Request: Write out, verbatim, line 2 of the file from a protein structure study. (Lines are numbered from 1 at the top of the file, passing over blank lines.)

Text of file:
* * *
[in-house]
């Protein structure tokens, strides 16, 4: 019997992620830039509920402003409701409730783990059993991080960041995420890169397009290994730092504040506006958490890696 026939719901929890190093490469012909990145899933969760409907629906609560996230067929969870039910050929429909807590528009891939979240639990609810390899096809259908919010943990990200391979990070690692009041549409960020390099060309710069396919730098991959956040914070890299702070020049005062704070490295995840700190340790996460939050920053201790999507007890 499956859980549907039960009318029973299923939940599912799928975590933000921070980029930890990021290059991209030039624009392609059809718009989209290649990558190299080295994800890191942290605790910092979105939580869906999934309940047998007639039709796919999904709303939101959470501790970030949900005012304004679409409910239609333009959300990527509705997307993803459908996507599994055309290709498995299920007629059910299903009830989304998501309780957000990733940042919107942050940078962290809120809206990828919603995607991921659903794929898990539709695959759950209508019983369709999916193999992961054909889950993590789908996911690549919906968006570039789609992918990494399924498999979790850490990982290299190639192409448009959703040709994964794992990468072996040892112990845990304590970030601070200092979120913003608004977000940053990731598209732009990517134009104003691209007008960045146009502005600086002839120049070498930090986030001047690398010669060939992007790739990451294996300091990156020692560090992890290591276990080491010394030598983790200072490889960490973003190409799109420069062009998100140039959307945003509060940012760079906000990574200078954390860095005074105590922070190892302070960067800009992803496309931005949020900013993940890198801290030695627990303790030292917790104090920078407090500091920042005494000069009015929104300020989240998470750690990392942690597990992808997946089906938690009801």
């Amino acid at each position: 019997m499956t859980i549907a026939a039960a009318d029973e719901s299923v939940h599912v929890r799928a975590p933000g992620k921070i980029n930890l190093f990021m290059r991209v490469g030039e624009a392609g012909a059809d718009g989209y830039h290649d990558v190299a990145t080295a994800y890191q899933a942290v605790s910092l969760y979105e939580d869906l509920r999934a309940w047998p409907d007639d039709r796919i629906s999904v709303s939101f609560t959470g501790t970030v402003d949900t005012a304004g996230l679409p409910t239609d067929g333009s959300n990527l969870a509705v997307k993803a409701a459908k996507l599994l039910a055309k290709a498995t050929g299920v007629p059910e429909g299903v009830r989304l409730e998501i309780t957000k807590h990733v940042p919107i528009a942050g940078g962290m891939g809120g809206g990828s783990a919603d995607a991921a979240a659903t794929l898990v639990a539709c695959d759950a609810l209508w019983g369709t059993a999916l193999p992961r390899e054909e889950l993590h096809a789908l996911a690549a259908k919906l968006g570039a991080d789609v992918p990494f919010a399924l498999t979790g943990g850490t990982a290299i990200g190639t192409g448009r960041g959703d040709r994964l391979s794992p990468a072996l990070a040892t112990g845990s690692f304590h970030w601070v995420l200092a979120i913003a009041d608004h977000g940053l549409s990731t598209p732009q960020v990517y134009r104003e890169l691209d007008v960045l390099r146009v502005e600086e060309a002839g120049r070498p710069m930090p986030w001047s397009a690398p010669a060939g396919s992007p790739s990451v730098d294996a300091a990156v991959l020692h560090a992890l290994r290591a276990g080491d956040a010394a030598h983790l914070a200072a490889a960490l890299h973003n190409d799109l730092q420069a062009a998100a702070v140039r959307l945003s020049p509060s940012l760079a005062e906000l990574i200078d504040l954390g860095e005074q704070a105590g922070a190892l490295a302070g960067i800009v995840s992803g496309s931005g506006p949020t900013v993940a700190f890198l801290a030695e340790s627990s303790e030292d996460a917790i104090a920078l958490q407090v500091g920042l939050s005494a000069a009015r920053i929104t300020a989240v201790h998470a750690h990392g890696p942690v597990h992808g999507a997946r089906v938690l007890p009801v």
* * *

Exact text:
């Protein structure tokens, strides 16, 4: 019997992620830039509920402003409701409730783990059993991080960041995420890169397009290994730092504040506006958490890696 026939719901929890190093490469012909990145899933969760409907629906609560996230067929969870039910050929429909807590528009891939979240639990609810390899096809259908919010943990990200391979990070690692009041549409960020390099060309710069396919730098991959956040914070890299702070020049005062704070490295995840700190340790996460939050920053201790999507007890 499956859980549907039960009318029973299923939940599912799928975590933000921070980029930890990021290059991209030039624009392609059809718009989209290649990558190299080295994800890191942290605790910092979105939580869906999934309940047998007639039709796919999904709303939101959470501790970030949900005012304004679409409910239609333009959300990527509705997307993803459908996507599994055309290709498995299920007629059910299903009830989304998501309780957000990733940042919107942050940078962290809120809206990828919603995607991921659903794929898990539709695959759950209508019983369709999916193999992961054909889950993590789908996911690549919906968006570039789609992918990494399924498999979790850490990982290299190639192409448009959703040709994964794992990468072996040892112990845990304590970030601070200092979120913003608004977000940053990731598209732009990517134009104003691209007008960045146009502005600086002839120049070498930090986030001047690398010669060939992007790739990451294996300091990156020692560090992890290591276990080491010394030598983790200072490889960490973003190409799109420069062009998100140039959307945003509060940012760079906000990574200078954390860095005074105590922070190892302070960067800009992803496309931005949020900013993940890198801290030695627990303790030292917790104090920078407090500091920042005494000069009015929104300020989240998470750690990392942690597990992808997946089906938690009801």